At a school where less than 0.9% of students go into performing and fine arts and posters for pre-professional clubs dominate dorm bulletin boards during “hiring season,” (no) Pressure Creatives offers a sorely-needed creative outlet, members said.

“It’s because Georgetown doesn’t have a strong foundation [in the arts] that we see the problem and we feel inspired to do something,” Zhang said. “This is my getaway on campus, when I want to get away from walking around in a blazer and networking and all that. I think that’s why this project is more special to me: because it shows me that Georgetown can have people who want to do this. Georgetown can have a creative community.”

Being able to reconnect with her creative side has also been reinvigorating for Mara Goldstein (COL ’27), who plays Lena, one of the show’s leads. She found that her involvement in the show not only reconnected her to a love of acting, but also inspired her to return to other creative interests. 

 “Being a part of such a creative team has made me in turn a lot more creative. I’ve been writing again,” Goldstein said.

In addition to reconnecting with their artistic side, (no) Pressure Creatives creates a community for its members to bond through their shared Asian American identity.

“Being here, in a predominantly white institution, and around a lot of white people in general, has me thinking a lot about what does it mean for me to be an Asian American person, what are some experiences that I have, where do I feel most at home, things like that,” Goldstein said.

She also emphasized the importance of the representation that Autumn Leaves provides, citing how her own experience watching Raya and the Last Dragon (2021) showed her the personal value of seeing characters who reflected her own background. 

“I think that there’s such a fun, such a strong message that you can portray by having a cast full of Asian Americans and trying to tell these stories that matter so much to us.”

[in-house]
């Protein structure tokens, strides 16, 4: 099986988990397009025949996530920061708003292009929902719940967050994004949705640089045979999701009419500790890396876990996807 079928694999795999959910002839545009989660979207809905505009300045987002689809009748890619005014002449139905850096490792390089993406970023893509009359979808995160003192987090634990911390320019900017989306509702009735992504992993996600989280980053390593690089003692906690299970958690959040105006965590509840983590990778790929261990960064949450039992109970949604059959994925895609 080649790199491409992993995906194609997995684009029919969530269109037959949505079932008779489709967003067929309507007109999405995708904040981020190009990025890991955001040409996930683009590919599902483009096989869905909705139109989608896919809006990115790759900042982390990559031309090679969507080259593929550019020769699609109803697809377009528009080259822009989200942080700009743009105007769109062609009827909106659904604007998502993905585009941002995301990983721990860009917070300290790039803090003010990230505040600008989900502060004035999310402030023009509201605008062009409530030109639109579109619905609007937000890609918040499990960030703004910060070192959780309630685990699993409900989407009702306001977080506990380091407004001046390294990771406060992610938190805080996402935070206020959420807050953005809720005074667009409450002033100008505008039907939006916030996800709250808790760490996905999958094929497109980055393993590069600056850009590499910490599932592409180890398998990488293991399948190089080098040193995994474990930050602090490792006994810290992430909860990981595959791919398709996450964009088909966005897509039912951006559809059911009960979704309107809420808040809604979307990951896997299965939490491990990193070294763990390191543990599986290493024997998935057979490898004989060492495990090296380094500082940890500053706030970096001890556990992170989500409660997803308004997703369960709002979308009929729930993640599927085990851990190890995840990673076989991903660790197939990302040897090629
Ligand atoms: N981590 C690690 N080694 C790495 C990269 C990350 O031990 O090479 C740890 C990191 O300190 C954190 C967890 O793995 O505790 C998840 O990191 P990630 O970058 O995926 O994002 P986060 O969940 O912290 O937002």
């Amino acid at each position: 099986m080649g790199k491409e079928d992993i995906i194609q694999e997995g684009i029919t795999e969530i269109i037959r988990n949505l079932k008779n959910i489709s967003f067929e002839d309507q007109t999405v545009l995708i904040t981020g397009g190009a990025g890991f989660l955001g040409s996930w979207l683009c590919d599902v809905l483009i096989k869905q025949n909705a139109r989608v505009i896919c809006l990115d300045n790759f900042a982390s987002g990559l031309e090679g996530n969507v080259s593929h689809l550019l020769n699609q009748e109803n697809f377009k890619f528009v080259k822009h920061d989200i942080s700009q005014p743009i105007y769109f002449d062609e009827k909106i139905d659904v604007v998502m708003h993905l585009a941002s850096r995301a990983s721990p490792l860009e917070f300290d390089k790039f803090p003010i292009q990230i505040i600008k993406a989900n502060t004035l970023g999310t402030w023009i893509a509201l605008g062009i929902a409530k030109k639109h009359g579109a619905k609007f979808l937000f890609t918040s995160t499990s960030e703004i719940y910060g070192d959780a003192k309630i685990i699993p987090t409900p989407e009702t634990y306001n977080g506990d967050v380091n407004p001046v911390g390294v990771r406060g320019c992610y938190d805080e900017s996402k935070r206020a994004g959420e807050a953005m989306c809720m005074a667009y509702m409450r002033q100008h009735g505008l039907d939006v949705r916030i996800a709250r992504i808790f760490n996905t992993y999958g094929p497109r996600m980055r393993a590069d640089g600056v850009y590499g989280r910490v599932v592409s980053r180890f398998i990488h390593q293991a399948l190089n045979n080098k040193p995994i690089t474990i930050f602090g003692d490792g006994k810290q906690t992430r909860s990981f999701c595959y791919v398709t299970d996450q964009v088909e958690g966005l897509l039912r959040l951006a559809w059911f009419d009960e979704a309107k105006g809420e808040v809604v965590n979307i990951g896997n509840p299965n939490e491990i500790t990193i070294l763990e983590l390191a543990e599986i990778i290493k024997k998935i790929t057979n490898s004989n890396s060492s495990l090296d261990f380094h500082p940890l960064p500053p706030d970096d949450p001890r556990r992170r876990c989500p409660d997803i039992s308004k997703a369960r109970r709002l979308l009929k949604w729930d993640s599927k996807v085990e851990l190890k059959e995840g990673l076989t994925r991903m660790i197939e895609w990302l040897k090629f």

Zhang had a similar experience.

“Coming to Georgetown made my Asian identity matter more to me,” Zhang said, noting that the transition from her more diverse high school to Georgetown’s predominantly-white student body was jarring. Her experience last year as assistant director of (no) pressure, as well as her current role as creative director of Autumn Leaves, has given her access to a community of people—and friends—who share her background and experiences.

Zhang also found the musical to be deeply impactful. Wanting to see her family’s experiences included in the show, she requested a scene in which two of the characters—recently arrived immigrants—struggle to deal with American bureaucracy; it was incorporated into the play.

“I really wanted there to be a scene where the parents are learning to deal with American bureaucrats,” Zhang said. “That’s such a central part of when I came here and my parents didn’t speak a lot of English and I was doing all the talking. If you want to talk about an immigrant story, I feel like you have to include something like that.”

Photo by Eileen Miller Ella (Wonnie Kim (SOH ’25)), mother of the play’s protagonists, soliloquizes about the struggles of pursuing her and her husband’s dreams after immigrating to the United States.Photo by Eileen Miller

The production holds a special place in Wu’s heart as well. Although she’s unsure if she can make the same time commitment as directing, she’s certain that she will be involved in some capacity next year.

“(no) pressure gave me so much last year, and I want to give it back, like what it has given to me to freshmen, or just anyone who wants to get involved,” Wu said.

Throughout this semester—and for those on the producing side, this year—Autumn Leaves’ creatives dedicated countless hours to a project that allowed them to reconnect with their Asian American identities and creative interests. And for everyone involved, that makes the process completely worth it. 

In answering her own rhetorical question of “why would you do this,” Zhang knows it is for the right reasons.

“It’s for the community: to have an Asian creative space on campus, which we didn’t really previously have.”


Eileen Miller
Eileen is a sophomore studying Regional and Comparative Studies and an assistant Voices editor. She hails from a small island near Seattle and is a big fan of evergreen trees. When she isn’t writing coherent, fact-based Voice articles, she is writing nonsensical, absurd fiction.

More: , , , , , , , , ,

Read More

Notify of

Inline Feedbacks
View all comments